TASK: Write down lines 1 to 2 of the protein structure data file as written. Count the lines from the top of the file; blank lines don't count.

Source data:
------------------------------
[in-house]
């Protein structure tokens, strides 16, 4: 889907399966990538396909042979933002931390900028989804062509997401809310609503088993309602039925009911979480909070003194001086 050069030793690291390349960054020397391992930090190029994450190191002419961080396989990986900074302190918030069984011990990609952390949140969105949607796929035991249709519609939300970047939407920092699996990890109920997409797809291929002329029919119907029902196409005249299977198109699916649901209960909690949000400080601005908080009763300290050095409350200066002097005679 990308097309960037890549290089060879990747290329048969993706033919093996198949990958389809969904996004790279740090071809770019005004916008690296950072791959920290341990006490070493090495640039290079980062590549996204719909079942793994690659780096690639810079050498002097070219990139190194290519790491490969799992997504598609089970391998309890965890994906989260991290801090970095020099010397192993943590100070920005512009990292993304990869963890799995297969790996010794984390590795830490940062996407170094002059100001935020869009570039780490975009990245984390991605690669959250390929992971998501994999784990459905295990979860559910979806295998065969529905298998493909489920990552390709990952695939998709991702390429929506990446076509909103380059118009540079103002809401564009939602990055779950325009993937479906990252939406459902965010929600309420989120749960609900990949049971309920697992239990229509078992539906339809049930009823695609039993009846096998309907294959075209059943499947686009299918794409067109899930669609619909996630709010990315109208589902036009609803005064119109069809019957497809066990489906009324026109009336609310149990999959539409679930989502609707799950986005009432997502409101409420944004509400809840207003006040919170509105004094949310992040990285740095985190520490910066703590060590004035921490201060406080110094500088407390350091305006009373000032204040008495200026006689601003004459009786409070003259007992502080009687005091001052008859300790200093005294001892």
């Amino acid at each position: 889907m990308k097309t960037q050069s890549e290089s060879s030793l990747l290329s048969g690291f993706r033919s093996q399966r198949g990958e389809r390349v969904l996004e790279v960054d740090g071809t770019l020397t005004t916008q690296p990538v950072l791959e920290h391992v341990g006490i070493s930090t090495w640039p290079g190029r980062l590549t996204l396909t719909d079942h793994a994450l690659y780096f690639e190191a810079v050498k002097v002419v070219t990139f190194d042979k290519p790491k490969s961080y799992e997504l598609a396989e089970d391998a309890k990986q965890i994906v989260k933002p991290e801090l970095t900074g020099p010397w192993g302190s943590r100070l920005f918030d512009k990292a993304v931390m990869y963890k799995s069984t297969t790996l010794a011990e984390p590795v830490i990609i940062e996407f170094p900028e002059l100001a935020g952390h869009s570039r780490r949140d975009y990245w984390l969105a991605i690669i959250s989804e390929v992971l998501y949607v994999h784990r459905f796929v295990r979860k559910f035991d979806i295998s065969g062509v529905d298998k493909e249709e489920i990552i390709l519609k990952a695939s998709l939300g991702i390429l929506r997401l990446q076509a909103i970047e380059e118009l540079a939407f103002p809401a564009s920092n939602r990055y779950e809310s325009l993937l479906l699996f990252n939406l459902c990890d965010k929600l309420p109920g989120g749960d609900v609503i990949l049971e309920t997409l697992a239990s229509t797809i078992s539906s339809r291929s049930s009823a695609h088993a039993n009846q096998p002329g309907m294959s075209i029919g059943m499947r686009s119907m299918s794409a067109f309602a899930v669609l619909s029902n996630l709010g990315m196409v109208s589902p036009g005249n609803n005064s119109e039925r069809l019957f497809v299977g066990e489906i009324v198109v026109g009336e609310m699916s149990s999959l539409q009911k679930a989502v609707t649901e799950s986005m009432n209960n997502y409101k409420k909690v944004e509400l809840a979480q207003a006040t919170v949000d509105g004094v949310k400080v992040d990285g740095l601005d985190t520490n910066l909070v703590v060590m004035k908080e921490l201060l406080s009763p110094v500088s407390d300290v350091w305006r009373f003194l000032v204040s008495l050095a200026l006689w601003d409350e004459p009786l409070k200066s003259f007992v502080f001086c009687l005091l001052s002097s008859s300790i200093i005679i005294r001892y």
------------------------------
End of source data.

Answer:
[in-house]
């Protein structure tokens, strides 16, 4: 889907399966990538396909042979933002931390900028989804062509997401809310609503088993309602039925009911979480909070003194001086 050069030793690291390349960054020397391992930090190029994450190191002419961080396989990986900074302190918030069984011990990609952390949140969105949607796929035991249709519609939300970047939407920092699996990890109920997409797809291929002329029919119907029902196409005249299977198109699916649901209960909690949000400080601005908080009763300290050095409350200066002097005679 990308097309960037890549290089060879990747290329048969993706033919093996198949990958389809969904996004790279740090071809770019005004916008690296950072791959920290341990006490070493090495640039290079980062590549996204719909079942793994690659780096690639810079050498002097070219990139190194290519790491490969799992997504598609089970391998309890965890994906989260991290801090970095020099010397192993943590100070920005512009990292993304990869963890799995297969790996010794984390590795830490940062996407170094002059100001935020869009570039780490975009990245984390991605690669959250390929992971998501994999784990459905295990979860559910979806295998065969529905298998493909489920990552390709990952695939998709991702390429929506990446076509909103380059118009540079103002809401564009939602990055779950325009993937479906990252939406459902965010929600309420989120749960609900990949049971309920697992239990229509078992539906339809049930009823695609039993009846096998309907294959075209059943499947686009299918794409067109899930669609619909996630709010990315109208589902036009609803005064119109069809019957497809066990489906009324026109009336609310149990999959539409679930989502609707799950986005009432997502409101409420944004509400809840207003006040919170509105004094949310992040990285740095985190520490910066703590060590004035921490201060406080110094500088407390350091305006009373000032204040008495200026006689601003004459009786409070003259007992502080009687005091001052008859300790200093005294001892």